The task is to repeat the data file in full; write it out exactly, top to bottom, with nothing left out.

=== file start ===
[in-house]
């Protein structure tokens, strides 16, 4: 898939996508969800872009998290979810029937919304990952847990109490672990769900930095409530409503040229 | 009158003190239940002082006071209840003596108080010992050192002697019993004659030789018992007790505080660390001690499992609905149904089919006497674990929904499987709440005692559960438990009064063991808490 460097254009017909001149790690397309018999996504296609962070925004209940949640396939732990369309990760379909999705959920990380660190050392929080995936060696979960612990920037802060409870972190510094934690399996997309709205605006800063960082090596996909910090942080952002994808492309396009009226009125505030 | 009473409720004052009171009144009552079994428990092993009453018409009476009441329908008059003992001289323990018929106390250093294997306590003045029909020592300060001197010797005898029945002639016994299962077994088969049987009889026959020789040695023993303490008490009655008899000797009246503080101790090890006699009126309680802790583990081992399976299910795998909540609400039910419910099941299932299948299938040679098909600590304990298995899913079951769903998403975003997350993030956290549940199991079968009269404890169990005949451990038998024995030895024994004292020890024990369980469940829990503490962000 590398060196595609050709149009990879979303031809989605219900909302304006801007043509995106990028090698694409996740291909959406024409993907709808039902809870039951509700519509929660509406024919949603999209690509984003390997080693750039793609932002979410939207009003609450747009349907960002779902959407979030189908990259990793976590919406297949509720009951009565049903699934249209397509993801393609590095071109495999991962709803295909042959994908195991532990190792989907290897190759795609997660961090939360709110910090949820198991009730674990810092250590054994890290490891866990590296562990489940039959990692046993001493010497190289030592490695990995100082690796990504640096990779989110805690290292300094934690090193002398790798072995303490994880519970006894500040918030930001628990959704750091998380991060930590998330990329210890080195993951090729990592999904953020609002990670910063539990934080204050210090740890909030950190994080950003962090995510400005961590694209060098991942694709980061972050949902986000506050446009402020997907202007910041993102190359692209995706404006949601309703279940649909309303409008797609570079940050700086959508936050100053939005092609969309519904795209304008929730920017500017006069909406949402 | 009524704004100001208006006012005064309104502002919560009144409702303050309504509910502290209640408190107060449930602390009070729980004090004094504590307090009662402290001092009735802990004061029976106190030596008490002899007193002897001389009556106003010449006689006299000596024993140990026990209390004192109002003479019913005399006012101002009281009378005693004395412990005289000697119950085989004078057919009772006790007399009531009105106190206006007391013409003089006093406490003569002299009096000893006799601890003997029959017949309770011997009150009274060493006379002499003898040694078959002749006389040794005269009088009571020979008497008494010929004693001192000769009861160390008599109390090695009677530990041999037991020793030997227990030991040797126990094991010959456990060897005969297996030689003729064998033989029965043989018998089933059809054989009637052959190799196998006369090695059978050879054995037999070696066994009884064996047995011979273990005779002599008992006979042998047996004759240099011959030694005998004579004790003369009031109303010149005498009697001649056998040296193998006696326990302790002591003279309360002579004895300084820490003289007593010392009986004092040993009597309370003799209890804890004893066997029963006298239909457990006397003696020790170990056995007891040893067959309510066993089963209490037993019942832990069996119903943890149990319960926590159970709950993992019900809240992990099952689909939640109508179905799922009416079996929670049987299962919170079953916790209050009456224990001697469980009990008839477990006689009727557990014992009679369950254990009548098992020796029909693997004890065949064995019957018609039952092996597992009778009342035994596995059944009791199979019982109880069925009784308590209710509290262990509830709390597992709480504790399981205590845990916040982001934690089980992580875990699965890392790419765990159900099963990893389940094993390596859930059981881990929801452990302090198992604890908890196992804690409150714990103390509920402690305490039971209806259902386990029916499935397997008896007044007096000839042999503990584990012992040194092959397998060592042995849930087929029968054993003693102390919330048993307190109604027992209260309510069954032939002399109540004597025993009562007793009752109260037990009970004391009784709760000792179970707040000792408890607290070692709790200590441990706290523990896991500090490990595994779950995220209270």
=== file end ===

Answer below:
[in-house]
């Protein structure tokens, strides 16, 4: 898939996508969800872009998290979810029937919304990952847990109490672990769900930095409530409503040229 | 009158003190239940002082006071209840003596108080010992050192002697019993004659030789018992007790505080660390001690499992609905149904089919006497674990929904499987709440005692559960438990009064063991808490 460097254009017909001149790690397309018999996504296609962070925004209940949640396939732990369309990760379909999705959920990380660190050392929080995936060696979960612990920037802060409870972190510094934690399996997309709205605006800063960082090596996909910090942080952002994808492309396009009226009125505030 | 009473409720004052009171009144009552079994428990092993009453018409009476009441329908008059003992001289323990018929106390250093294997306590003045029909020592300060001197010797005898029945002639016994299962077994088969049987009889026959020789040695023993303490008490009655008899000797009246503080101790090890006699009126309680802790583990081992399976299910795998909540609400039910419910099941299932299948299938040679098909600590304990298995899913079951769903998403975003997350993030956290549940199991079968009269404890169990005949451990038998024995030895024994004292020890024990369980469940829990503490962000 590398060196595609050709149009990879979303031809989605219900909302304006801007043509995106990028090698694409996740291909959406024409993907709808039902809870039951509700519509929660509406024919949603999209690509984003390997080693750039793609932002979410939207009003609450747009349907960002779902959407979030189908990259990793976590919406297949509720009951009565049903699934249209397509993801393609590095071109495999991962709803295909042959994908195991532990190792989907290897190759795609997660961090939360709110910090949820198991009730674990810092250590054994890290490891866990590296562990489940039959990692046993001493010497190289030592490695990995100082690796990504640096990779989110805690290292300094934690090193002398790798072995303490994880519970006894500040918030930001628990959704750091998380991060930590998330990329210890080195993951090729990592999904953020609002990670910063539990934080204050210090740890909030950190994080950003962090995510400005961590694209060098991942694709980061972050949902986000506050446009402020997907202007910041993102190359692209995706404006949601309703279940649909309303409008797609570079940050700086959508936050100053939005092609969309519904795209304008929730920017500017006069909406949402 | 009524704004100001208006006012005064309104502002919560009144409702303050309504509910502290209640408190107060449930602390009070729980004090004094504590307090009662402290001092009735802990004061029976106190030596008490002899007193002897001389009556106003010449006689006299000596024993140990026990209390004192109002003479019913005399006012101002009281009378005693004395412990005289000697119950085989004078057919009772006790007399009531009105106190206006007391013409003089006093406490003569002299009096000893006799601890003997029959017949309770011997009150009274060493006379002499003898040694078959002749006389040794005269009088009571020979008497008494010929004693001192000769009861160390008599109390090695009677530990041999037991020793030997227990030991040797126990094991010959456990060897005969297996030689003729064998033989029965043989018998089933059809054989009637052959190799196998006369090695059978050879054995037999070696066994009884064996047995011979273990005779002599008992006979042998047996004759240099011959030694005998004579004790003369009031109303010149005498009697001649056998040296193998006696326990302790002591003279309360002579004895300084820490003289007593010392009986004092040993009597309370003799209890804890004893066997029963006298239909457990006397003696020790170990056995007891040893067959309510066993089963209490037993019942832990069996119903943890149990319960926590159970709950993992019900809240992990099952689909939640109508179905799922009416079996929670049987299962919170079953916790209050009456224990001697469980009990008839477990006689009727557990014992009679369950254990009548098992020796029909693997004890065949064995019957018609039952092996597992009778009342035994596995059944009791199979019982109880069925009784308590209710509290262990509830709390597992709480504790399981205590845990916040982001934690089980992580875990699965890392790419765990159900099963990893389940094993390596859930059981881990929801452990302090198992604890908890196992804690409150714990103390509920402690305490039971209806259902386990029916499935397997008896007044007096000839042999503990584990012992040194092959397998060592042995849930087929029968054993003693102390919330048993307190109604027992209260309510069954032939002399109540004597025993009562007793009752109260037990009970004391009784709760000792179970707040000792408890607290070692709790200590441990706290523990896991500090490990595994779950995220209270």